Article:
« Ind. Decisions - Yet more on: 7th Circuit decides legislative prayer case, dismissing for lack of standing | Main | Law - "Law Firms Backing Away From Affiliate Businesses: A strategy that started in the '80s and '90s begins to fade with sell-offs" »
Friday, November 02, 2007
Ind. Decisions - More on: 7th Circuit dismisses challenge to Indiana canons of judicial ethics
Last Friday, Oct. 26th, the 7th Circuit issued a significant decision in the case of Right to Life v. Randall T. Shepard. The ILB covered it here. Like the legislative prayer decision issued the following Monday, Oct. 29th, the panel here dismissed the case for lack of standing. The basis here was: "[T]he case before us does not present a case or controversy. Right to Life has no standing to bring the case, and it should have been dismissed."
The ILB has seen no press coverage of the decision until today, with a story by Joe Carlson of the NWI Times:
CHICAGO | Following a national trend, federal appeals judges last week ruled that special interest groups cannot force judicial candidates in Indiana to promise how they will rule on controversial issues that come before their courts.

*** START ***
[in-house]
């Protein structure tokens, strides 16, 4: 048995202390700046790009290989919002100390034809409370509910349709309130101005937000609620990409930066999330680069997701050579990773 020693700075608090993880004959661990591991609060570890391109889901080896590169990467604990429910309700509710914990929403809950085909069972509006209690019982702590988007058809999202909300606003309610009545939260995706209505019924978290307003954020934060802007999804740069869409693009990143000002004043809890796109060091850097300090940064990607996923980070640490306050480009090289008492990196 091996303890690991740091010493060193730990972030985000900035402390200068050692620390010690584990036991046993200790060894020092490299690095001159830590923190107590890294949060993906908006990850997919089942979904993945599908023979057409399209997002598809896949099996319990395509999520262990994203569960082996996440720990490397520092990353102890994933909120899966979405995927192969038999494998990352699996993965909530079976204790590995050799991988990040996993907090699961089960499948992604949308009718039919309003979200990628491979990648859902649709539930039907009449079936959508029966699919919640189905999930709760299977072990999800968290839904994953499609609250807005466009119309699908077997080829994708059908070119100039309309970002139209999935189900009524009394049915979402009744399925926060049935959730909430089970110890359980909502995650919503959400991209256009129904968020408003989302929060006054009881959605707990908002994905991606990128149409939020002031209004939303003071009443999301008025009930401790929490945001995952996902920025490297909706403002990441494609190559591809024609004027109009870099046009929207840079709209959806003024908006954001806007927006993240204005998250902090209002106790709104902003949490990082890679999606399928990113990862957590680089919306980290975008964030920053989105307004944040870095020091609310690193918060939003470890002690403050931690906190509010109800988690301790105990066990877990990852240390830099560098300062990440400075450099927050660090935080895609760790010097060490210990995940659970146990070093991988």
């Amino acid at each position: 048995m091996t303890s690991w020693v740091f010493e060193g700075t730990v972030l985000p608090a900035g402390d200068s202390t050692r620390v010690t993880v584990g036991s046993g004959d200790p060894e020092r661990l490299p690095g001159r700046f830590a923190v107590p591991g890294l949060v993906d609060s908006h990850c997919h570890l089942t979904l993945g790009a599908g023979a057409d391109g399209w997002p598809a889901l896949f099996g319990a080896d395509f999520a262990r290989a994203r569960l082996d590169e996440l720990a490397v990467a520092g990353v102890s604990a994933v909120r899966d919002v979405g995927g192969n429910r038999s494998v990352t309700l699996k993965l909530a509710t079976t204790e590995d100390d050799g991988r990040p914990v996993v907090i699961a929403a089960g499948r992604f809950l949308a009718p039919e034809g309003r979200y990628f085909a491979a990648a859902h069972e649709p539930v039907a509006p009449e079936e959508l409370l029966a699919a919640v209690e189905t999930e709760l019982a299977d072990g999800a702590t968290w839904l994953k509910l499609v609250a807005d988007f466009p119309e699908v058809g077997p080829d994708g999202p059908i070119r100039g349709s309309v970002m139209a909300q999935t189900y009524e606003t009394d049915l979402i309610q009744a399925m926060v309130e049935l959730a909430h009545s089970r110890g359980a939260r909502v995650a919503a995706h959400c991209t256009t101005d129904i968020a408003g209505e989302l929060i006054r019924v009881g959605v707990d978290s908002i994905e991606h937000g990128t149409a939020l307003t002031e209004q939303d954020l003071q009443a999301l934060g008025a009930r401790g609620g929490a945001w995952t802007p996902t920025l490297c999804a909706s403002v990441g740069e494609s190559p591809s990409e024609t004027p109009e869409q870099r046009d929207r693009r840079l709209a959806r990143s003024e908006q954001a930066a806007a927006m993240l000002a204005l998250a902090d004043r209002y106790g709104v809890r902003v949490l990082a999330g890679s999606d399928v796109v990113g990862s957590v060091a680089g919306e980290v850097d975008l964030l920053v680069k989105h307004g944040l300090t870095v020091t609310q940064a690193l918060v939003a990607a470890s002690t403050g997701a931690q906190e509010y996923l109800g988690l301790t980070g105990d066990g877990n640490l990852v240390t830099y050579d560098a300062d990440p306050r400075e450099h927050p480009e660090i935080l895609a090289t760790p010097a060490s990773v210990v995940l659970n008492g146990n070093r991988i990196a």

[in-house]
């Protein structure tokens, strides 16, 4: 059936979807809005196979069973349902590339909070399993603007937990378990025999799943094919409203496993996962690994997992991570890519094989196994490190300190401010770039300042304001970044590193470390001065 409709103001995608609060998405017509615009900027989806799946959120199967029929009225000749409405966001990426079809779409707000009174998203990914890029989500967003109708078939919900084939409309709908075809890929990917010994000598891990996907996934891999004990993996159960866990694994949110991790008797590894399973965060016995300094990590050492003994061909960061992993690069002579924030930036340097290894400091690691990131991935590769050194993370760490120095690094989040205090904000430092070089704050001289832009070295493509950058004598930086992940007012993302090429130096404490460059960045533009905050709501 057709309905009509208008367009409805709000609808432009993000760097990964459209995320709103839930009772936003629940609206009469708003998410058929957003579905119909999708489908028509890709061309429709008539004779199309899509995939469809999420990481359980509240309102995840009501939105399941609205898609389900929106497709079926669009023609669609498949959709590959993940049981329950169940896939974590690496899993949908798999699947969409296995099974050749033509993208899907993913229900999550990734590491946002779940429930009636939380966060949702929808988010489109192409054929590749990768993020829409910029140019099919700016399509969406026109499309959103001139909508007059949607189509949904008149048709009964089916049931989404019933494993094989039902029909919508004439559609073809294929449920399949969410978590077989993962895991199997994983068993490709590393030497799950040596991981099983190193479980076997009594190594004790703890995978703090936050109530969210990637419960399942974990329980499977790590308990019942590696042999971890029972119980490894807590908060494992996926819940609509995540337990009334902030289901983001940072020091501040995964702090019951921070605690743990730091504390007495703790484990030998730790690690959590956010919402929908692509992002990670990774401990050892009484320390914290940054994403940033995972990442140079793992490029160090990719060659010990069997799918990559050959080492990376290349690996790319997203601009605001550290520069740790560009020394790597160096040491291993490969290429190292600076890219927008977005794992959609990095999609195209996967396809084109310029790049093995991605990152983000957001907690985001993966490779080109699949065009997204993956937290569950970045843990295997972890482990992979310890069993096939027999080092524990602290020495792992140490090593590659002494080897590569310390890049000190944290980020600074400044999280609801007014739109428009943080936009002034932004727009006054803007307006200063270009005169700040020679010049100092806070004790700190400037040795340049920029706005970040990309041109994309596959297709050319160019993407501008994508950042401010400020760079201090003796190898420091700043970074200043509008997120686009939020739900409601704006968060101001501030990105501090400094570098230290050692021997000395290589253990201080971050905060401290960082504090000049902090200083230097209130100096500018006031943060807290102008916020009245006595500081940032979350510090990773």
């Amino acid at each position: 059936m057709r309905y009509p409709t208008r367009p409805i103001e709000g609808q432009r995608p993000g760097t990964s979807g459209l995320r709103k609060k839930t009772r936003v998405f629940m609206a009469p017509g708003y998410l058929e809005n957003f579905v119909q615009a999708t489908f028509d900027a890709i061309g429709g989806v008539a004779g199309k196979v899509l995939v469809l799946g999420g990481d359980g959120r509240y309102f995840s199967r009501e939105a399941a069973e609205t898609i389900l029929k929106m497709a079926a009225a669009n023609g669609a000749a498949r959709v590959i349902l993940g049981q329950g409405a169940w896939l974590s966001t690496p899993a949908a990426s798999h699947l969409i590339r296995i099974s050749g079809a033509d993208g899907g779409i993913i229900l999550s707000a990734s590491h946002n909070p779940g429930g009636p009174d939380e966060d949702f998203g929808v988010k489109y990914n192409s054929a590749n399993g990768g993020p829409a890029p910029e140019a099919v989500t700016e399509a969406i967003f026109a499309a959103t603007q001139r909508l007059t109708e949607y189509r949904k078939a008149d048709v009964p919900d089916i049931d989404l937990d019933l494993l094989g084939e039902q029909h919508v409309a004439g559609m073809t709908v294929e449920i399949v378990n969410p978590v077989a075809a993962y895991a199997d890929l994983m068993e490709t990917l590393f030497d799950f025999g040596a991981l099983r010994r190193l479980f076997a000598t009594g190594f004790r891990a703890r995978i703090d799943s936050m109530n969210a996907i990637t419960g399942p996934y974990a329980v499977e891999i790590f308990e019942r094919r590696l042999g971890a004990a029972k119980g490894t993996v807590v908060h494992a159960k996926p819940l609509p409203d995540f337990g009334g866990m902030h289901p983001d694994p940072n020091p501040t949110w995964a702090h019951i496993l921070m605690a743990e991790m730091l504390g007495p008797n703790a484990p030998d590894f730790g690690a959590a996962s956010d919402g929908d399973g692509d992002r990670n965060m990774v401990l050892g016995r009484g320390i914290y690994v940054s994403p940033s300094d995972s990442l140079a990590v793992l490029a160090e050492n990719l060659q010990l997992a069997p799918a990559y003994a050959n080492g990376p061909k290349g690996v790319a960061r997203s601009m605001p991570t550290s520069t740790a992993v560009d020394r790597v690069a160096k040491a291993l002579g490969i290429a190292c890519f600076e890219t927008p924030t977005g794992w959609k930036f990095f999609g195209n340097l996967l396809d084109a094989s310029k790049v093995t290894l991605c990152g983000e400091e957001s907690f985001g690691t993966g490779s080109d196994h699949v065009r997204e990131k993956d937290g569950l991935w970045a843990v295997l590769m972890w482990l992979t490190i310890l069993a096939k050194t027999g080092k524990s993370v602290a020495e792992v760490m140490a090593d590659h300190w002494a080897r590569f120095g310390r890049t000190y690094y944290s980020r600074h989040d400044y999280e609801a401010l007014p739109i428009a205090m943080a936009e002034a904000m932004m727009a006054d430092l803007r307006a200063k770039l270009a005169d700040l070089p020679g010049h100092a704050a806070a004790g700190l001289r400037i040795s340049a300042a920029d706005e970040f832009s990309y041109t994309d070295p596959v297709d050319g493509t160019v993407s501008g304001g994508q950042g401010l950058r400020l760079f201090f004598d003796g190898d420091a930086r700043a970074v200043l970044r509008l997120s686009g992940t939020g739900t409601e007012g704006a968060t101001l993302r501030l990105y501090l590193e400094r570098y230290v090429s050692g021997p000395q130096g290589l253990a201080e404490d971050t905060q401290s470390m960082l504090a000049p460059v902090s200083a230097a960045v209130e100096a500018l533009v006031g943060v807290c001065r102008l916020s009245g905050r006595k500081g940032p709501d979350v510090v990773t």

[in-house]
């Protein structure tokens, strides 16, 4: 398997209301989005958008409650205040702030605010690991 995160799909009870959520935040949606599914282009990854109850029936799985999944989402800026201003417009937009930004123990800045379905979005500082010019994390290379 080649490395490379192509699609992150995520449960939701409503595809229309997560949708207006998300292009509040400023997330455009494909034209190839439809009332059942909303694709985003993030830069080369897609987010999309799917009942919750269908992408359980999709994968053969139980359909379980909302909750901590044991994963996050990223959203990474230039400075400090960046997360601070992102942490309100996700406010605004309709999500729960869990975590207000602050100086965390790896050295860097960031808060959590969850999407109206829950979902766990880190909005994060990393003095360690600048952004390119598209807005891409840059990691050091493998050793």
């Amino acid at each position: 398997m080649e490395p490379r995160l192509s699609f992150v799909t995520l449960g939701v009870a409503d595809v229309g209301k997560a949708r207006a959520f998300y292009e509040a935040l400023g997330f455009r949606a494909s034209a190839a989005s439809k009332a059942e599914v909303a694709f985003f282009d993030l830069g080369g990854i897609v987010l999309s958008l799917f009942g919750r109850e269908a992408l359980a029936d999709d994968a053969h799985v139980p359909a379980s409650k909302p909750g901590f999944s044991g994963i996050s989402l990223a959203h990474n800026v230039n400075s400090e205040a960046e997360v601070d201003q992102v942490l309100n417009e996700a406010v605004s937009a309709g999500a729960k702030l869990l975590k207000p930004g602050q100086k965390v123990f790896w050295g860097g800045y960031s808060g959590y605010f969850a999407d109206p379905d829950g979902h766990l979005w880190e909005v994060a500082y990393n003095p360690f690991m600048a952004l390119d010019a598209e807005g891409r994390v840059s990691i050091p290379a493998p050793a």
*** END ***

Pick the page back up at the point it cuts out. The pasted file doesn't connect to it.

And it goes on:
Indiana Right to Life Inc. sued Indiana Chief Justice Randall Shepard in 2004, saying the judge had infringed First Amendment rights by blocking candidates and advocacy groups from telling voters how judge candidates would rule on issues including abortion and assisted suicide.
"We're quite surprised at the decision," said James Bopp, a Terre Haute, Ind., attorney who successfully argued a similar case before the U.S. Supreme Court in 2002. "Judicial candidates are being severely restrained in their ability to comment on their judicial philosophies."
On the contrary, Shepard said, forcing judges to "promise" on the campaign trail how they would rule on certain issues goes against the fundamental concept of impartial justice.
"What's really at stake here is whether you get an even shake when you walk into an American courtroom," Shepard said in an interview. "We believe that it's better to have an impartial judge, not a partial judge."
Bopp and Shepard agreed it was unfortunate that the 7th Circuit Court of Appeals, which covers Indiana, made its ruling on technical grounds rather than addressing the philosophical debate.
Last November, U.S. District Judge Allen Sharp ruled in favor of Indiana Right to Life, saying the state's code of conduct for judges was unconstitutional because it broadly forbade judicial candidates from stating their views on legal issues.
On Oct. 26, the 7th Circuit threw out that ruling. But rather than analyze Sharp's logic on the issue, the appeals judges said Indiana Right to Life did not have standing to bring the case to court because it had not been directly damaged by the judicial code.